He is one of the most critically acclaimed and celebrated musicians of all time and yet I must confess I know very little about the man that is Miles Davis. His discography is at times unmatched and he is arguably the greatest jazz musician that is ever lived, but what was life really like for the man behind the trumpet? Why was he so good? What did his peers think of him? These were all questions I wanted answering as I sat down to watch Miles Davis: Birth of the Cool at the 2019 New Zealand International Film Festival.
There have been many attempts over the years to document the life of Miles Davis including the 2004 film Miles Davis Electric: A Different Kind of Blue, and the 2015 biopic Miles Ahead. This latest effort was the work of Stanley Nelson, famous for directing Freedom Riders and The Black Panthers: Vanguard of the Revolution.
With a resume like Nelson’s and given the subject matter, Birth of the Cool had a lot to live up to, particularly also as music documentaries can often end up being too much like hard work to sit through if done wrong.
Thankfully, though this film was not boring and successfully managed to cut through the mystique and mystery of a man many fans and friends alike found hard to read despite being such a talented musician.
The film began with his upbringing and entry into the New York jazz scene and then chronologically looked at key moments of his life both in and out of music drawing on archival footage with narration from Miles himself. We got to hear about the racism he endured in America including when a policeman punched him in the head, his chronic drug and alcohol addiction which even saw him give up the trumpet for more than four years, and, of course, his many wives and girlfriends.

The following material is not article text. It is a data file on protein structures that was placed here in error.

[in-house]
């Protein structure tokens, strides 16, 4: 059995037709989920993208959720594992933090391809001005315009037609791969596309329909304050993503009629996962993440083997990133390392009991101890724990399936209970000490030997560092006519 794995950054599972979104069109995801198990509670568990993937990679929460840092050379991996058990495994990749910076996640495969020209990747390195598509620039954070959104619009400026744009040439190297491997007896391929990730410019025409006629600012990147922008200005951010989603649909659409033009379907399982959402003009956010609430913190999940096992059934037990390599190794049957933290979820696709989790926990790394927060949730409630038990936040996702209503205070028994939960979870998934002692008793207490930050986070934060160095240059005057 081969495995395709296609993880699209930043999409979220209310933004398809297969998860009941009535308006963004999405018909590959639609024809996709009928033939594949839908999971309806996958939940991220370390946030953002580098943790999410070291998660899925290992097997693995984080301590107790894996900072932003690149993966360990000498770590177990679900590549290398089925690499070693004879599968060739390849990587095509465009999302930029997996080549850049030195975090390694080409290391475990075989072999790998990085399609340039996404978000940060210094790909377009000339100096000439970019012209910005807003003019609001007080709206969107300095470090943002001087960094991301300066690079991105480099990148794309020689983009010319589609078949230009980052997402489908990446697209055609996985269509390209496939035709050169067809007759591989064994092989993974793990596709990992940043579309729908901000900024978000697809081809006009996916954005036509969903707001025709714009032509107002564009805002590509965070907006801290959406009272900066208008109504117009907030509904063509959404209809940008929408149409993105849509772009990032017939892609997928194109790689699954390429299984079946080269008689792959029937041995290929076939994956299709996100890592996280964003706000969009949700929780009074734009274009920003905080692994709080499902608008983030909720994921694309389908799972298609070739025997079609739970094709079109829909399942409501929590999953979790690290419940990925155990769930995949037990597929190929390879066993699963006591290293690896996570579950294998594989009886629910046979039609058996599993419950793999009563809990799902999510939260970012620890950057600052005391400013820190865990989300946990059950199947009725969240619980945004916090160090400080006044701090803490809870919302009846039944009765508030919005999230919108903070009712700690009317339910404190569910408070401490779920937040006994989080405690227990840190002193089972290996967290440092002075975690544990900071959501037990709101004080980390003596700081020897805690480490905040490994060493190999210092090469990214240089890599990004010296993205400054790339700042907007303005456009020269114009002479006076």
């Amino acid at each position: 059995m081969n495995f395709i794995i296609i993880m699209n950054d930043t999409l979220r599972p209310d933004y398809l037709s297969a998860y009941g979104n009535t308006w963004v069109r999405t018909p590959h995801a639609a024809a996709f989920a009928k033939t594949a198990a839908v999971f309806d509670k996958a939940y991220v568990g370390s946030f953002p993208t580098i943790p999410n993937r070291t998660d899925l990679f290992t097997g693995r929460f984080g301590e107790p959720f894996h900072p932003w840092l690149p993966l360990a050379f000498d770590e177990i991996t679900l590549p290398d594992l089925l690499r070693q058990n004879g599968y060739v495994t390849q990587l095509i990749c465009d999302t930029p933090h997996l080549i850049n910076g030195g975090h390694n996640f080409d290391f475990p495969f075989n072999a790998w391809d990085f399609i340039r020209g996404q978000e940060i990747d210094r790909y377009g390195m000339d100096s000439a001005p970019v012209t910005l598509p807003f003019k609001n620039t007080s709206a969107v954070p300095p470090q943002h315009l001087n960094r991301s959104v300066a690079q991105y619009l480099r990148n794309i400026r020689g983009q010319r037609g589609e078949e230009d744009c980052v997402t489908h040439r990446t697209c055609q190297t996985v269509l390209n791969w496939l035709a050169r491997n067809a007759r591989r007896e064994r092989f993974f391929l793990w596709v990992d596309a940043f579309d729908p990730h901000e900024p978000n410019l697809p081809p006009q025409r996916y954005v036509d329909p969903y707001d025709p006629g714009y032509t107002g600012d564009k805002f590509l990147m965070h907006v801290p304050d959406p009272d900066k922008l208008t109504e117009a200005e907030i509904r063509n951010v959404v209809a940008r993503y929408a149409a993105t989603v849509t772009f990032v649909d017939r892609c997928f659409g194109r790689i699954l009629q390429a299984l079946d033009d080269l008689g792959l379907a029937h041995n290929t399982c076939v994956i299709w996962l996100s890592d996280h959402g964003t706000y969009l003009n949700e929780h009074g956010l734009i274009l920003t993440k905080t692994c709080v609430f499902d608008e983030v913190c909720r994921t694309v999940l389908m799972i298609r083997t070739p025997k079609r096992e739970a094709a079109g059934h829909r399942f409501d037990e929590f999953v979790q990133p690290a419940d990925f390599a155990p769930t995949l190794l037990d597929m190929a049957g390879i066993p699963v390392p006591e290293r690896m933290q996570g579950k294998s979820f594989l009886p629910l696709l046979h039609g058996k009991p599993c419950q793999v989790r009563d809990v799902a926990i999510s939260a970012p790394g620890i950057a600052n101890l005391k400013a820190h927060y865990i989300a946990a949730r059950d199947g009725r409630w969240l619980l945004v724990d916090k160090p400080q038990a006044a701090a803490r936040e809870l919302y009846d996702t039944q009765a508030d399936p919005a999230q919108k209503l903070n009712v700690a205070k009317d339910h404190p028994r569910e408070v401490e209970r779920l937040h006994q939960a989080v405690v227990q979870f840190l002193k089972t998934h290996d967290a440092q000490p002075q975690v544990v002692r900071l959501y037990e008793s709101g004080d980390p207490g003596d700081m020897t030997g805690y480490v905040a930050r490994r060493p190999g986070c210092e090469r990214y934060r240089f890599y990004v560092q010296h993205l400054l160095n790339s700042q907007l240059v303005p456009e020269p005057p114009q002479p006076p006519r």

The range of talking heads on display was a testament to the quality of this film and the ability of Nelson to get Davis’s fellow musicians, family, and lovers to speak on camera about him. Musicians ranging from Herbie Hancock, Wayne Shorter, and Ron Carter spoke fondly of their time in Davis’s band and how he used to work, while the insight given into how his landmark album Kind of Blue was made was truly a highlight of the film.
Then there were the women in his life who pulled no punches in letting viewers know that Davis was a complex lover often with a violent temper and a jealous streak. It was this aspect of the film that got me thinking how complex characters musicians of the talent of Miles Davis are outside of music, probably because nothing comes before their art, including partners.
It was also nice to hear from his family and friends. This included people he grew up with and his children, the latter who he no doubt drew on during his troubled times in the seventies when he nearly died due to heavy cocaine addiction. Jazz musicians get a bit of a stereotype for being big druggies and this film did nothing in any shape to change that view.
If I was to be picky about this film, I would have liked to have learned more about how Davis changed jazz musically speaking, as well as his legacy on other genres such as hip hop. However, I feel this would not have necessarily fit within what was essentially an autobiographical look at the man behind the music.
I went into this film not knowing much about Miles Davis' life and came away with a much greater appreciation and understanding of one of the twentieth century’s musical giants. He was a complex character, no saint by any stretch, but more than anything he was like no one else, a larger than life personality, all be it a guarded one, and a once in a lifetime talent who put music before anything else in his life.